Perfect miters - no adjustments! Simply cut one piece on the leading face, one on the trailing face, and voila! Since both pieces reference off a perfect 90° angle, the miters will fit perfectly.
- Pre-installed adjustable nylon pins provide a no-slop fit to the miter track.
- Through-slots in the base allow you to securely clamp moldings at table level.
- Can be easily drilled to add extended fences and stops.
- High-impact polycarbonate ensures durability and low-friction sliding.
- Fits a standard 3/8" x 3/4" miter slot.
- Measures 5-1/2" in width and 10-3/8" in length. Clamping faces are 7-1/2" long.
|Manufacturer Part Number||45 MITER SLED|
I have to admit as a...Posted June 5, 2012
I have to admit as a woodworker, I felt like I should be building one of these things. I have certainly seen mitre sleds before, and even built one years ago. This is kind of a twist on the old idea, quite literally in fact, as they rotated the jig 90° from what we normally see. The video showed a person using a stop against the rip fence, and this kind of appealed to me as you could cut your molding to length, and not have to worry about length stops, which requires a long fence, adjustable stops, etc. If you make frames over 30" or so, long fences with stops are a bit cumbersome to use. The concept here is great. As long as the jig is 90°, and the slot is parallel to the table, you are gold. Well, my jig measured 90.2°. .2° is not a whole lot, but if you multiply that times four, that's .8 or nearly 1° off. That's not going to produce pristine miters. Strike one. As other people mentioned the nylon set screws are a very soft and wear down extremely fast. Strike two. The jig is a little bit small, and felt as though it could pretty easily come out of the miter slot. I just didn't like the "feel" of how it slid across the table. I'm sure other woodworkers can relate to the "feel" of certain tools and jigs. Strike three. So, I think they have a good idea going, it's just not very well executed in my opinion. I will make my own, which is probably what I should have done to begin with, but was feeling lazy. Lesson learned.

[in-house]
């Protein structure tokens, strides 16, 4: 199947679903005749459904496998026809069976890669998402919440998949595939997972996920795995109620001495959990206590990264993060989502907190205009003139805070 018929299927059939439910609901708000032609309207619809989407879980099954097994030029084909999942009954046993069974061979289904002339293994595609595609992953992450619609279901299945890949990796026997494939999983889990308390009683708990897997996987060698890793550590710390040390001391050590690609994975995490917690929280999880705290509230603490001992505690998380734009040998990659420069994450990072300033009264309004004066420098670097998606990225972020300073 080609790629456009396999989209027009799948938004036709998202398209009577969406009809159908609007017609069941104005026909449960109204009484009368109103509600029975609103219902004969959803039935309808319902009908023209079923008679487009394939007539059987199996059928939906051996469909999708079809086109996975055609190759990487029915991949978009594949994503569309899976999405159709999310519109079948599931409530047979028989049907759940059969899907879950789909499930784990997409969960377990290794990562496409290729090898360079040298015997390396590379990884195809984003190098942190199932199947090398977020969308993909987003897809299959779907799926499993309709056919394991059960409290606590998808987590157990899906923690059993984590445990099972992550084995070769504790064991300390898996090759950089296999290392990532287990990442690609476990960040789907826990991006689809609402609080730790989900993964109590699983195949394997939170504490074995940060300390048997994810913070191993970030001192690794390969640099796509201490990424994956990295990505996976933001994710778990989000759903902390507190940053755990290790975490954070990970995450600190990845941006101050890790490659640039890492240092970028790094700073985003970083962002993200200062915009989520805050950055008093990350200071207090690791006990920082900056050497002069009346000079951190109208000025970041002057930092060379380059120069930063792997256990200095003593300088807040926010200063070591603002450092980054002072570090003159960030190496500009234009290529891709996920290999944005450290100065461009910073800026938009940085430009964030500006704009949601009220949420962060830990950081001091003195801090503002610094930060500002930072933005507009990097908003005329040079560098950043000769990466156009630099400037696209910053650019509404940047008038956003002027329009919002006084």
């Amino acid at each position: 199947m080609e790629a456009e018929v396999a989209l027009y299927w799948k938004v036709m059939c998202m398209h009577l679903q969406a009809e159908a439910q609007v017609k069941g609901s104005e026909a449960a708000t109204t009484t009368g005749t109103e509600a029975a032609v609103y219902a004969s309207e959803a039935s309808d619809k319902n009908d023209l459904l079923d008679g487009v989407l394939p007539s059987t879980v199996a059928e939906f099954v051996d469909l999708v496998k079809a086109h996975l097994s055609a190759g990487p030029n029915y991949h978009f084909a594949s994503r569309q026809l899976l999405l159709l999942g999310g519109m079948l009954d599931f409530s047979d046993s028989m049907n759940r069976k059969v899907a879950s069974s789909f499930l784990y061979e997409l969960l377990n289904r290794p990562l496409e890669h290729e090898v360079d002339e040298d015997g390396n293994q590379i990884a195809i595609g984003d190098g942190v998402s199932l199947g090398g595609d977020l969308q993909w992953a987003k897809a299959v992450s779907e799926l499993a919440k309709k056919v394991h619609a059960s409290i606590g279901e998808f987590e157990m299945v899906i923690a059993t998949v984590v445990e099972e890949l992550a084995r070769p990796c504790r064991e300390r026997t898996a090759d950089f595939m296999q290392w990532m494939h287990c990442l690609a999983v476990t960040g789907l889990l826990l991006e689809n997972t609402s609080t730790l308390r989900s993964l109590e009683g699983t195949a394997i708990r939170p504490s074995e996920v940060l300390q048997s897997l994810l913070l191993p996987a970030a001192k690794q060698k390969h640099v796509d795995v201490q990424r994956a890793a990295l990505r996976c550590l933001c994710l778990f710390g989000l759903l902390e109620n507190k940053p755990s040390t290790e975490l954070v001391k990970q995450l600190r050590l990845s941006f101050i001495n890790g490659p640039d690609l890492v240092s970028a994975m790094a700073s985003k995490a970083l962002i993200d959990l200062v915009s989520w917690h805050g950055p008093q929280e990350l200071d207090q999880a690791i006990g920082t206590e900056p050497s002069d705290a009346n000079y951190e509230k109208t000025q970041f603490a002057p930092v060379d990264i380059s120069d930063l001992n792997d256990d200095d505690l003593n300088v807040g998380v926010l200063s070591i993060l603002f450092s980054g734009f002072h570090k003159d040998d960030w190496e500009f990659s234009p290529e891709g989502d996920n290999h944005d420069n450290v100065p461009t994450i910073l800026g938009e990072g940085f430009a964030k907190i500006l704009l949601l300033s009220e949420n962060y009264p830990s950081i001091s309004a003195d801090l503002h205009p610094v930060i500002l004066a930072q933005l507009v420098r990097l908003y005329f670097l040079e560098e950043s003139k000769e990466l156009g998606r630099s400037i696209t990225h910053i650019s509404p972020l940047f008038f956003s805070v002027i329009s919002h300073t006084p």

Before I used my miter sled...Posted February 10, 2012
Before I used my miter sled ..I masked off 3 1/2 " wide "Pads" on the miter rail on the back side ...not the screw side then applied JB Weld to each of those masked areas . After it set up hard I took a flat file and fitted it to my miter slot in my saw ... This works great ...Its very easy to get an exact tight fit and still smooth and easy to slide... and as it wears later I can still bring the screws out ever so slightly to make those adjustments.
I have a Delta Shopmaster and...Posted June 3, 2011
I have a Delta Shopmaster and it fits fine but needs fine tuning with the screws. The screws loosen every few cuts so you need to keep those adjusted. Otherwise it works fine.
I found it easy to use...Posted May 31, 2011
I found it easy to use and great when I need perfect 45's.It saved my bacon on one recent project.Problems- The plastic set screws used to tighten up the slid in the slot allow you to make not quite 45's although the combined angle is still 90 degrees- The set screws are soft and will wear.- The plastic surface was slippery. Solved this by gluing sandpaper to the surface.
Very nice, simple solution to accurate...Posted March 18, 2011
Very nice, simple solution to accurate miters. But I agree that the nylon set screw adjustment idea needs to be improved. They quickly vibrate out of adjustment and with use, I expect they would wear down. Instead of the screws, I used a thin strip of Slick Strip UHMW tape on one side of the miter slot bar. Not only did it take up the slop, it also makes the sled slide better in the miter track. I also put a few pieces of Slick Strip on the bottom surface of the sled which prevents the sled from rocking back and forth and really makes the sled glide across my cast iron Delta saw table. Note to Rockler: you really need to carry Slick Strip!! The stuff will make anything slide better. One note of warning, though. Make sure your saw's blade and miter slot are perfectly aligned or your miter cuts will be off. Not even the most expensive miter gauge or sled will give an accurate miter cut on a saw that is out of alignment.